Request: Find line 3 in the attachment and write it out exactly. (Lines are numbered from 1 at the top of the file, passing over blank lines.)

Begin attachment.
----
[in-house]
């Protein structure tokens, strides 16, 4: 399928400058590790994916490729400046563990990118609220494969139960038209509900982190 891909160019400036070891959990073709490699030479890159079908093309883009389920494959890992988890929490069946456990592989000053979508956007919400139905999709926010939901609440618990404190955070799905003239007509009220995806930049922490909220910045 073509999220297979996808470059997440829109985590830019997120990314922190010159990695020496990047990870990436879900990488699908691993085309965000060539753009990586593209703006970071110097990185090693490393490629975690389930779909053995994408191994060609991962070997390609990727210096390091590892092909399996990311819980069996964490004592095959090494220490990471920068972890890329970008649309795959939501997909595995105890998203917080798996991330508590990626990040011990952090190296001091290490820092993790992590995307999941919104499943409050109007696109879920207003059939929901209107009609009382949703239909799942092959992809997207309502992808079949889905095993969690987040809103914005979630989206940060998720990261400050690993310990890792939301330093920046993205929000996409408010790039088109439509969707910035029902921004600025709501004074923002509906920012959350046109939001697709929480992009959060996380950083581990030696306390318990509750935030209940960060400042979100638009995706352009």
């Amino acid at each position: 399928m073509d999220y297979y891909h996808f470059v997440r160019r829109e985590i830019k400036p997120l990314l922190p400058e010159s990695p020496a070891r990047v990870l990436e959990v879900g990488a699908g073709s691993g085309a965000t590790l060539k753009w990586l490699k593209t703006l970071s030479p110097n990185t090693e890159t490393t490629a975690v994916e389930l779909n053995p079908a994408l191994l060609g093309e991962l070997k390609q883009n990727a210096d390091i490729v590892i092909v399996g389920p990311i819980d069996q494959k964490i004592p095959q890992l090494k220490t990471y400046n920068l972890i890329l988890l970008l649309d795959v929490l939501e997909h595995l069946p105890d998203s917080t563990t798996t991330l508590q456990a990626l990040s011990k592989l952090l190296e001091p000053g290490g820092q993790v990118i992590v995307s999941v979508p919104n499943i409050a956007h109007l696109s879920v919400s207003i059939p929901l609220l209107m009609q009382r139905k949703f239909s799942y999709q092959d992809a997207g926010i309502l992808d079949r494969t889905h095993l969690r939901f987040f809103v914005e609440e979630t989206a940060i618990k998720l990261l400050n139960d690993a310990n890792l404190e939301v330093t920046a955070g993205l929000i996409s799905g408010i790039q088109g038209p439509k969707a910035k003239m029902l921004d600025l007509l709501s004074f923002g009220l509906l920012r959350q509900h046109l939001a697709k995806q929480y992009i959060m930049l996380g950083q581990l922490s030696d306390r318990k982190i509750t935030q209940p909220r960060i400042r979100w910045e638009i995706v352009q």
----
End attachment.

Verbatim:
């Amino acid at each position: 399928m073509d999220y297979y891909h996808f470059v997440r160019r829109e985590i830019k400036p997120l990314l922190p400058e010159s990695p020496a070891r990047v990870l990436e959990v879900g990488a699908g073709s691993g085309a965000t590790l060539k753009w990586l490699k593209t703006l970071s030479p110097n990185t090693e890159t490393t490629a975690v994916e389930l779909n053995p079908a994408l191994l060609g093309e991962l070997k390609q883009n990727a210096d390091i490729v590892i092909v399996g389920p990311i819980d069996q494959k964490i004592p095959q890992l090494k220490t990471y400046n920068l972890i890329l988890l970008l649309d795959v929490l939501e997909h595995l069946p105890d998203s917080t563990t798996t991330l508590q456990a990626l990040s011990k592989l952090l190296e001091p000053g290490g820092q993790v990118i992590v995307s999941v979508p919104n499943i409050a956007h109007l696109s879920v919400s207003i059939p929901l609220l209107m009609q009382r139905k949703f239909s799942y999709q092959d992809a997207g926010i309502l992808d079949r494969t889905h095993l969690r939901f987040f809103v914005e609440e979630t989206a940060i618990k998720l990261l400050n139960d690993a310990n890792l404190e939301v330093t920046a955070g993205l929000i996409s799905g408010i790039q088109g038209p439509k969707a910035k003239m029902l921004d600025l007509l709501s004074f923002g009220l509906l920012r959350q509900h046109l939001a697709k995806q929480y992009i959060m930049l996380g950083q581990l922490s030696d306390r318990k982190i509750t935030q209940p909220r960060i400042r979100w910045e638009i995706v352009q």